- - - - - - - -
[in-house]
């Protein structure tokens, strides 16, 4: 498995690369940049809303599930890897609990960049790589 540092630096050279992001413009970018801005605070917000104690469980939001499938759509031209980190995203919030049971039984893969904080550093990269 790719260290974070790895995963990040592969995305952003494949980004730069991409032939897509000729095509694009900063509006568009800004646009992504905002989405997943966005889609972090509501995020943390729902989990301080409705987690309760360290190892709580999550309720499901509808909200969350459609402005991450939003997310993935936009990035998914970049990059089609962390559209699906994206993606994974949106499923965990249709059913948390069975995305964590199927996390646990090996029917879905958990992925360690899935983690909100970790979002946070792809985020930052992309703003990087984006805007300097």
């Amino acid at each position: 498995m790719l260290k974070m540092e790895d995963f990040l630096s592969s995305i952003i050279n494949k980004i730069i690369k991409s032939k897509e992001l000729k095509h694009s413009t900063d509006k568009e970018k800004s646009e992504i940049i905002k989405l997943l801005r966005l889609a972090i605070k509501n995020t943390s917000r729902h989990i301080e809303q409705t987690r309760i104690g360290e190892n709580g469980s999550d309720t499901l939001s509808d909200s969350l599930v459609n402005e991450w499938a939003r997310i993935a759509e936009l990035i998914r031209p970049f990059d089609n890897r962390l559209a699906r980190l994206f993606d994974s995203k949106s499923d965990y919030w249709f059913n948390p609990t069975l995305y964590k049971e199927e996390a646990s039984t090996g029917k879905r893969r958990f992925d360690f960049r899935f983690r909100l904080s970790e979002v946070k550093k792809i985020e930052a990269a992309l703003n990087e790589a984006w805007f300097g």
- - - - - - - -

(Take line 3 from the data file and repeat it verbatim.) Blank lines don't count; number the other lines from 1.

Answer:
């Amino acid at each position: 498995m790719l260290k974070m540092e790895d995963f990040l630096s592969s995305i952003i050279n494949k980004i730069i690369k991409s032939k897509e992001l000729k095509h694009s413009t900063d509006k568009e970018k800004s646009e992504i940049i905002k989405l997943l801005r966005l889609a972090i605070k509501n995020t943390s917000r729902h989990i301080e809303q409705t987690r309760i104690g360290e190892n709580g469980s999550d309720t499901l939001s509808d909200s969350l599930v459609n402005e991450w499938a939003r997310i993935a759509e936009l990035i998914r031209p970049f990059d089609n890897r962390l559209a699906r980190l994206f993606d994974s995203k949106s499923d965990y919030w249709f059913n948390p609990t069975l995305y964590k049971e199927e996390a646990s039984t090996g029917k879905r893969r958990f992925d360690f960049r899935f983690r909100l904080s970790e979002v946070k550093k792809i985020e930052a990269a992309l703003n990087e790589a984006w805007f300097g």